Wednesday, January 9, 2013
Book Review: Sophia's War: A Tale of the Revolution, by Avi (Beach Lane Books, 2012)
The versatile Avi, who won a Newbery years back for his historical novel Crispin: The Cross of Lead, pens a real historical thriller in his latest novel, Sophia's War, set during the American Revolution. This is definitely my favorite Avi novel since The True Confessions of Charlotte Doyle. Like that celebrated adventure/historical nove, Sophia's War features an indomitable young heroine, who thrusts herself in the center of political and military intrigue during one of the most famous betrayals in American history.
The novel opens in 1776 in loyalist-occupied New York City, the same setting for Laurie Halse Anderson's Seeds of America novels Chains, and Forge. Twelve-year old Sophia Calderwood adores her older brother, William, who has enlisted in the revolutionary army. Although she's a well-educated young woman who is well-versed in all the revolutionary rhetoric of the time, Sophia can't help herself when she becomes infatuated with the handsome and charming British officer, John Andre, who is billeted with her family. But when her brother becomes a prisoner in the horrible prison ships off the coast of New York and Andre refuses to help, Sophia's feelings change, and soon she is eager to avenge her brother's fate.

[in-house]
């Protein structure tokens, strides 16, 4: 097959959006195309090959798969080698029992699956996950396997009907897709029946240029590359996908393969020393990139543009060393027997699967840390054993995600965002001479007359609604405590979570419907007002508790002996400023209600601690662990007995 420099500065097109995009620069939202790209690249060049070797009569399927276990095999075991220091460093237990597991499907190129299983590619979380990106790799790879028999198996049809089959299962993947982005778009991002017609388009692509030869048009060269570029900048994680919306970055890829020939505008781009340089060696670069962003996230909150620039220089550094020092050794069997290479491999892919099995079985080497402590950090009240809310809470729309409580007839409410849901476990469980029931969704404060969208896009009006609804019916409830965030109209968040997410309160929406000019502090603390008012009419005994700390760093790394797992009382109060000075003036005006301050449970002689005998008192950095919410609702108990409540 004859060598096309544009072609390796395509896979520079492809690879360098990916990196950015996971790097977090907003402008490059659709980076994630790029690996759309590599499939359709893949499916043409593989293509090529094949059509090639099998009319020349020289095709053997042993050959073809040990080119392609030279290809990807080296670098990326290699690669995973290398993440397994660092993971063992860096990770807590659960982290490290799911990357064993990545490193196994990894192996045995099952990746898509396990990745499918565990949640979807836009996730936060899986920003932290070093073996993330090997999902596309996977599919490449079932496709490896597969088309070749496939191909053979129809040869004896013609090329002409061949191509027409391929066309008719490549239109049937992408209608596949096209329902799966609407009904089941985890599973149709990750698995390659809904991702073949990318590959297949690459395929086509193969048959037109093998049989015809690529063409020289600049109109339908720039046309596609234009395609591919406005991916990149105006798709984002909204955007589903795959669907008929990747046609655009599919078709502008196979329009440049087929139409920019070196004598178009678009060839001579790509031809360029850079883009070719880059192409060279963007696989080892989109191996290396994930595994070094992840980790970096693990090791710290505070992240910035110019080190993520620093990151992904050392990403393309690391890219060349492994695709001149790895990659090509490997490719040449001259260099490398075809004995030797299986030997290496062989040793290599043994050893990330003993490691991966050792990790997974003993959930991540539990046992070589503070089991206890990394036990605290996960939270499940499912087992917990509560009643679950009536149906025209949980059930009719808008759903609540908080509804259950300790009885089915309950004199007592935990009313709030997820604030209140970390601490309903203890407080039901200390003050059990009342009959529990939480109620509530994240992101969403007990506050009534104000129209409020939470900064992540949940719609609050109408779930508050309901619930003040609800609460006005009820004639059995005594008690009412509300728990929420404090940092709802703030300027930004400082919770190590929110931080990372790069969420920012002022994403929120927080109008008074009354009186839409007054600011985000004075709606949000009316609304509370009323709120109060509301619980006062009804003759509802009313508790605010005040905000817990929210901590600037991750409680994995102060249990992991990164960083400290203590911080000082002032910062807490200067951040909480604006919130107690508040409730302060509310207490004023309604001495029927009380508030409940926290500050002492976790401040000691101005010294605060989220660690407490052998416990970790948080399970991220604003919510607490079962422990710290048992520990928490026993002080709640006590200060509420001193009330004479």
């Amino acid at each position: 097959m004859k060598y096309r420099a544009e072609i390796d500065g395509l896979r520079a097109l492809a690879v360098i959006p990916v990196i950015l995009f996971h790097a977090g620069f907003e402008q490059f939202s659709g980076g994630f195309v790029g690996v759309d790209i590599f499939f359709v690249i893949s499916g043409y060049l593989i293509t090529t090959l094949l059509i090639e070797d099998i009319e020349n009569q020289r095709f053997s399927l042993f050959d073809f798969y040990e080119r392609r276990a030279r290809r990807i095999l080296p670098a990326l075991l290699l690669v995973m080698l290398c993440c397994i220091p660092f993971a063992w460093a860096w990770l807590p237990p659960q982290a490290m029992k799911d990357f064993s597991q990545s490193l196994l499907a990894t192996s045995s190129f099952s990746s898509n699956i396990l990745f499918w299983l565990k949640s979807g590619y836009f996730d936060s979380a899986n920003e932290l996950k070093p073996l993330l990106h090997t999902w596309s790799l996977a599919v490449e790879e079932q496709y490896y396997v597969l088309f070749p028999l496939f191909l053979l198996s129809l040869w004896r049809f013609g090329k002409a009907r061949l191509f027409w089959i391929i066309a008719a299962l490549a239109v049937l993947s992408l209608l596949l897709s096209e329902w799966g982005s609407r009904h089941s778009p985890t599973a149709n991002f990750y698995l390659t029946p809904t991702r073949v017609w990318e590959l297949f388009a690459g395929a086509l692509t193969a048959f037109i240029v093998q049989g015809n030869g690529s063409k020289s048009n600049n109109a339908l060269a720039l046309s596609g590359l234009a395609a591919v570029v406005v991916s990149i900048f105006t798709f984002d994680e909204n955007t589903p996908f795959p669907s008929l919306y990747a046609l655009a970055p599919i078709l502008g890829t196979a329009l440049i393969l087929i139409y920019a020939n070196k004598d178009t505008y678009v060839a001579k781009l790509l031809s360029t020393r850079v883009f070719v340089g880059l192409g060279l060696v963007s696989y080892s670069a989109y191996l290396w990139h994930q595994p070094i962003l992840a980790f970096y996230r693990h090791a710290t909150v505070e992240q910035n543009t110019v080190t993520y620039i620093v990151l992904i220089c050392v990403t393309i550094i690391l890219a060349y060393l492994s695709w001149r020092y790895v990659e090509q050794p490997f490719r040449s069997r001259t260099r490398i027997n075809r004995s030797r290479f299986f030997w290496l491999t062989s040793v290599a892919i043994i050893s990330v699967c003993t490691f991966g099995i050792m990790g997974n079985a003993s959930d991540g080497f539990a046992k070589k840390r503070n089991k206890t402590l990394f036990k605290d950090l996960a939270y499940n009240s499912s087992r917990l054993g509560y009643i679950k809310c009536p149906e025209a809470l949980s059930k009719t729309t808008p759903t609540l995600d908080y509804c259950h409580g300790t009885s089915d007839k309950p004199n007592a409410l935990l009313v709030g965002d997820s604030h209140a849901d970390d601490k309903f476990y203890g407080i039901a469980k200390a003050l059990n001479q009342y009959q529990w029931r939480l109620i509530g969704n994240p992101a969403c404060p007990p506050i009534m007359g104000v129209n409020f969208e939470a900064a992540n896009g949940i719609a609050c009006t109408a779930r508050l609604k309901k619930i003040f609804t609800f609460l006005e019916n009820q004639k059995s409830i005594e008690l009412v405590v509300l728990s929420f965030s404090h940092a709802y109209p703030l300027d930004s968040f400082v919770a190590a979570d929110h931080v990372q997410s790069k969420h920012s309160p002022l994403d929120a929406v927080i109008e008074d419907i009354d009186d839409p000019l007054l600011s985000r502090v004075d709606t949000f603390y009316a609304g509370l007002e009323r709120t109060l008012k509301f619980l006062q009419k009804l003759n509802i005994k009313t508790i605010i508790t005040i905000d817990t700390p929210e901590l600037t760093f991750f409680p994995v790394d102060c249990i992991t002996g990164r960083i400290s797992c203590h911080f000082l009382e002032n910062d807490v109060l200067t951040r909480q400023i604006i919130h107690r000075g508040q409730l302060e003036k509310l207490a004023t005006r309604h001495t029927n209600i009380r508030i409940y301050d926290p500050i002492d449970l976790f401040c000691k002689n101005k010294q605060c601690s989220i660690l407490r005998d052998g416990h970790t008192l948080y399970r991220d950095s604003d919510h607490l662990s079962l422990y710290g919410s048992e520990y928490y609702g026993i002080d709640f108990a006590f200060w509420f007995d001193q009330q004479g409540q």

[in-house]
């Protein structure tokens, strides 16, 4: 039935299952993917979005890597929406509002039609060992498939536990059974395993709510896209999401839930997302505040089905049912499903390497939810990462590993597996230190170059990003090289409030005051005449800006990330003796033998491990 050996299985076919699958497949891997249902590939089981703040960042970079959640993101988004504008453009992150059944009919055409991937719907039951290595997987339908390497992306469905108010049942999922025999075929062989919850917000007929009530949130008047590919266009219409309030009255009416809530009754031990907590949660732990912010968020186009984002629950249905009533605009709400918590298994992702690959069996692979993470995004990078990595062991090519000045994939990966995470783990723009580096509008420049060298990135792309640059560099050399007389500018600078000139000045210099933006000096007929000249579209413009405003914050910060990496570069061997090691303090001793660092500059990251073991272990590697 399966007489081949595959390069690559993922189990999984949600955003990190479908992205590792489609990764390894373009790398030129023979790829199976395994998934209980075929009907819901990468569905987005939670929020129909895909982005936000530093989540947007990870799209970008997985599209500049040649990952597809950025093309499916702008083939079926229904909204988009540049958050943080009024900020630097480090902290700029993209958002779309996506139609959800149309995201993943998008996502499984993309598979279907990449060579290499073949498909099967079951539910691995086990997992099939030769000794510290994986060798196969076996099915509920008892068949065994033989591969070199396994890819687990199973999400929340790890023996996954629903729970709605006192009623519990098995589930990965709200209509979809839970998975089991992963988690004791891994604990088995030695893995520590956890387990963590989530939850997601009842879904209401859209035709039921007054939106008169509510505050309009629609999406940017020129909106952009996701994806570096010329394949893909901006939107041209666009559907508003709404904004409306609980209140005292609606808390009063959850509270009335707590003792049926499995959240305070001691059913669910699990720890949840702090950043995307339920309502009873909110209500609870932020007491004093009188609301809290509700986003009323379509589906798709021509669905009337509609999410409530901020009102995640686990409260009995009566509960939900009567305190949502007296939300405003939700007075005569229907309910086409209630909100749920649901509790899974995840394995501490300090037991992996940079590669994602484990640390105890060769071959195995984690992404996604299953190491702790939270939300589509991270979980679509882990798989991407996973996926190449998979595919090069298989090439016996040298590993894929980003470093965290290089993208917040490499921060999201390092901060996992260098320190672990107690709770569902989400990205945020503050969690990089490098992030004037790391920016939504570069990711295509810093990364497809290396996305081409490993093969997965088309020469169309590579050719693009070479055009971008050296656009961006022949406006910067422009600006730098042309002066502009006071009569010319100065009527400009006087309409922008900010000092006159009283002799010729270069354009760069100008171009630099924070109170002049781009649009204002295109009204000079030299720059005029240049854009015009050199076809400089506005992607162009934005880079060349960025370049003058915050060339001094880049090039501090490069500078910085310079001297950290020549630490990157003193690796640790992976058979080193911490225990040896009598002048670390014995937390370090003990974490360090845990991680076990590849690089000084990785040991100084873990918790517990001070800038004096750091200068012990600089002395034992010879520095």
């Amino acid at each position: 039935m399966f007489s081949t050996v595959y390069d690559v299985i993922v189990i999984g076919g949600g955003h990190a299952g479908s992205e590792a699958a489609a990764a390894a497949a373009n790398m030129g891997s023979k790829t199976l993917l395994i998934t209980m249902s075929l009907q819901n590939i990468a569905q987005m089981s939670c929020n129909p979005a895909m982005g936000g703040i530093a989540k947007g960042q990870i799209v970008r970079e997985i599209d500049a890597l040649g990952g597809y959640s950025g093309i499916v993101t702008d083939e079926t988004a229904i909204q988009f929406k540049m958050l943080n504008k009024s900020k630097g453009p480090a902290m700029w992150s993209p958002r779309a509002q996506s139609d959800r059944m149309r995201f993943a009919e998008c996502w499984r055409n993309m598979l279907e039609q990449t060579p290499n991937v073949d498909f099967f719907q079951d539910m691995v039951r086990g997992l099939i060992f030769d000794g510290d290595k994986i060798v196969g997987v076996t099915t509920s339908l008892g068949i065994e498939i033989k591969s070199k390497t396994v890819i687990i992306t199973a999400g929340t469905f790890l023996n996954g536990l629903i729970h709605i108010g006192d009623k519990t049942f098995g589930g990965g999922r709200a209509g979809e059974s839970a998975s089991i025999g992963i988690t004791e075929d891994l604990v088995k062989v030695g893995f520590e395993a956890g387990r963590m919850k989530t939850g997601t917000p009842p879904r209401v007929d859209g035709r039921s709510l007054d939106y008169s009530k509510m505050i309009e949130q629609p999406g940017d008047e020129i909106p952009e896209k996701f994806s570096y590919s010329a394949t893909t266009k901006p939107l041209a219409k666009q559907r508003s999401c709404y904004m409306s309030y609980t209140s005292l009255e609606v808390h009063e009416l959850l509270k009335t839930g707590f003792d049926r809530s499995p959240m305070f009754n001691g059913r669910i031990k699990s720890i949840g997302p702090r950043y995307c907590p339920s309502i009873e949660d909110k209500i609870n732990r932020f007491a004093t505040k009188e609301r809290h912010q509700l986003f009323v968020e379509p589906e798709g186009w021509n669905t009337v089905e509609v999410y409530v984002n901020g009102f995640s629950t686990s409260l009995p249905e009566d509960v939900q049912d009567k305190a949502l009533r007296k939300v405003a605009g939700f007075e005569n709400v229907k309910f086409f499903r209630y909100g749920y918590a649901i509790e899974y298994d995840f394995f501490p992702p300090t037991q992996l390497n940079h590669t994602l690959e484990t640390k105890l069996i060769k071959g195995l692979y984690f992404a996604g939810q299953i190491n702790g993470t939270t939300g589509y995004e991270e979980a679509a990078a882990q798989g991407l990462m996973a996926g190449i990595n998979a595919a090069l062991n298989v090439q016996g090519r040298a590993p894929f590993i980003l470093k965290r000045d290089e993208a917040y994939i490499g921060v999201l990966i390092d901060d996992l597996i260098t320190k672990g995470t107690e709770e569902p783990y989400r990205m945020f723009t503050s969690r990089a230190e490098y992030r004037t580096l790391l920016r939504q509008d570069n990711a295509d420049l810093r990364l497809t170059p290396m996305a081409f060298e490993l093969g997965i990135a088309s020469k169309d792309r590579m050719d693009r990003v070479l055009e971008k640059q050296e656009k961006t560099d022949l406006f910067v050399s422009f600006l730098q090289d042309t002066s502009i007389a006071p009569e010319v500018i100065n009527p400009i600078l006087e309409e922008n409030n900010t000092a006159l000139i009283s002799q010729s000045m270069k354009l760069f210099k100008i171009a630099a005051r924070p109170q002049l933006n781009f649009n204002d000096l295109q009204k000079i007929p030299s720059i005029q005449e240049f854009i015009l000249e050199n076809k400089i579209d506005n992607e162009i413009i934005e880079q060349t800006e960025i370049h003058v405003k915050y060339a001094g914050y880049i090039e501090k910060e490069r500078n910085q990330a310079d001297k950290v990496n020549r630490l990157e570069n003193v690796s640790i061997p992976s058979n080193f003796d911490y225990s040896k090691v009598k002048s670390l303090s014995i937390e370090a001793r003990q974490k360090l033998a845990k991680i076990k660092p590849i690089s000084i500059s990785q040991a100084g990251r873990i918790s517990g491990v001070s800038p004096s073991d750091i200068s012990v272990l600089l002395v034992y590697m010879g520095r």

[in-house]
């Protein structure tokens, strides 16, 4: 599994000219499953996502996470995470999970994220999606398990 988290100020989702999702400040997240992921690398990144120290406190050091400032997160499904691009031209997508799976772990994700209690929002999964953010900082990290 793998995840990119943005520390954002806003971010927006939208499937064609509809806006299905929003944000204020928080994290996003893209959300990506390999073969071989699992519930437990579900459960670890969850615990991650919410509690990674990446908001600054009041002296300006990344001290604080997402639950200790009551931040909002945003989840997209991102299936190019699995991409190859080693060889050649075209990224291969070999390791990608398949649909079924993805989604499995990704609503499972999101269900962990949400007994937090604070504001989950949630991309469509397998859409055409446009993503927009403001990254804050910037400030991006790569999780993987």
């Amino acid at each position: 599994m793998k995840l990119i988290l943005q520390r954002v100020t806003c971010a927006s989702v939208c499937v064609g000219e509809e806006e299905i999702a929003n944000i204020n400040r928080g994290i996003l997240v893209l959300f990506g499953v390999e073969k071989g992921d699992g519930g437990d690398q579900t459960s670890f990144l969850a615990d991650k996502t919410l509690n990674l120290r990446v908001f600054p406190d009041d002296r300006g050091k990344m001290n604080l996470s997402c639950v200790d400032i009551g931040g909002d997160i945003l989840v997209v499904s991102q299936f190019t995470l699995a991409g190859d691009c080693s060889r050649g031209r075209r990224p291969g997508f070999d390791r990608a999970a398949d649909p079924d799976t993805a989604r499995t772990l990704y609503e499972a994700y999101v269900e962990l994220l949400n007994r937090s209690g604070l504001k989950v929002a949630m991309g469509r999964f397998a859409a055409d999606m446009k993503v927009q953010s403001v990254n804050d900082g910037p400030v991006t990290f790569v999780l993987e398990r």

When Sophia is approached by an acquaintance to spy for the revolutionaries by working as a maid at the British general's grand house, she discovers a nefarious plot--one which involves not only the handsome John Andre, but her hero, the acclaimed American officer Benedict Arnold. Can she pass on what she knows to the revolutionary command, and will anyone believe her?
This is a tremendously exciting novel, one which I devoured in one sitting. Told in the first person by Sophia, the novel is fast-paced, and action-packed. While easy to read, the novel includes 18th century phrases scattered through the text, giving Sophia an authentic voice for the period without making the text too difficult for middle grade readers to read. A few of the colorful phrases, such as "bosky," sent me to the glossary of 18th century words included in the backmatter. Avi also includes an Author's Note, which explains that the characters of Sophia, her parents, and brother, are entirely fictitious, but the other figures who populate the novel are real enough and the stories of the American prisoners in New York and the handsome British officer John Andre are as historically accurate as he could write them.
Avi concludes his note with a passionate defense of historical fiction: "History provides endlessly amazing stories. Historical fiction, I believe, can illuminate these stories with the ordinary people who make extraordinary history...Truth may be stranger than fiction, but fiction makes truth a friend, not a stranger."
Thanks, Avi, for another terrific historical title for young people to add to your impressive canon of over 70 works.